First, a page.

Switching power supplies as used in most electronic equipment to date will indeed react to voltage drops by drawing more current, thereby maintaining constant power. However, the SMPS's in most consumer equipment will start flaking out when voltage drops more than 10% below nominal. Some SMPS's are however capable of operating anywhere between 100-250Vac (sometimes even 90-260Vac), these are mostly found in pro gear.

    Heaters will indeed consume notably less power as the voltage drops, but most heaters tend to be governed by thermostats so they will just spend more time being switched on, and in the (medium)long term there'll be no difference in energy consumption.

    Incandescent ligth bulbs and motor driven appliances are the few things I can think of that will effectively use less power in brownout conditions.

    Uranium scarcity and thorium reactors:

    Uranium is indeed getting somewhat scarse though the figures quoted (about 40 years of supply @ status quo, 70 years if we include military inventory) are the most pessimistic I've seen so far. A few other sources I came across (print publications so alas no url) went for 100 years @ status quo, and maybe twice that if uranium reserves that are currently considered uneconomical to mine are brought into the bargain.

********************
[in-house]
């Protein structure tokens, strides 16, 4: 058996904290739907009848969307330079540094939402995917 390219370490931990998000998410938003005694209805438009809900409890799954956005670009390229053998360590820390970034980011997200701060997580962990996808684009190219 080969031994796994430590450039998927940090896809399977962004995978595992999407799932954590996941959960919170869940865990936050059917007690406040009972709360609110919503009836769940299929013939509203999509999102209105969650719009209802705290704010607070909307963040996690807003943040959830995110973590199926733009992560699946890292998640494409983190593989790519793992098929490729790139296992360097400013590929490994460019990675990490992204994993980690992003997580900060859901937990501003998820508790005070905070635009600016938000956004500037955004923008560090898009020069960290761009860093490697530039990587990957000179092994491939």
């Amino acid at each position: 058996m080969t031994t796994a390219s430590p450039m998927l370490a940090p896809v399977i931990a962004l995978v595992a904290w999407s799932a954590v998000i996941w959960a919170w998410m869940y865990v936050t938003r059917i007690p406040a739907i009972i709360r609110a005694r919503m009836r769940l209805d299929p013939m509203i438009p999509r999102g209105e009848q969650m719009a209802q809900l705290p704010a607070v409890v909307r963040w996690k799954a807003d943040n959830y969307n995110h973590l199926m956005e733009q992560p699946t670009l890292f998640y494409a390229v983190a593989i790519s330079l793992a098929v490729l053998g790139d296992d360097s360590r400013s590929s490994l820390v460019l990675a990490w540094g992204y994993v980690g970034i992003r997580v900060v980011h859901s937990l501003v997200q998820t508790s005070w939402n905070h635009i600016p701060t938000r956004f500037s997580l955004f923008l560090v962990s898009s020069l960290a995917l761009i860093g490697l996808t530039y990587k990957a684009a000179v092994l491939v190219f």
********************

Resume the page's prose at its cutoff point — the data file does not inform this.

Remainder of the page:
Also note that nuclear reactors have few emissions, but uranium mining causes severe pollution.

    Thorium can be used as fuel in breeder reactors, as can uranium. But breeder reactors are a tad more dodgy to operate than conventional reactors. The few known practical breeders use liquid sodium as a coolant, which:

    * becomes very radioactive (Na-24)

    * is extremely chemically reactive and will cause severe explosions if it comes in contact with water.

    Apply Murphy's law to the above, and then tell me if you'd want such a reactor anywhere near where you live.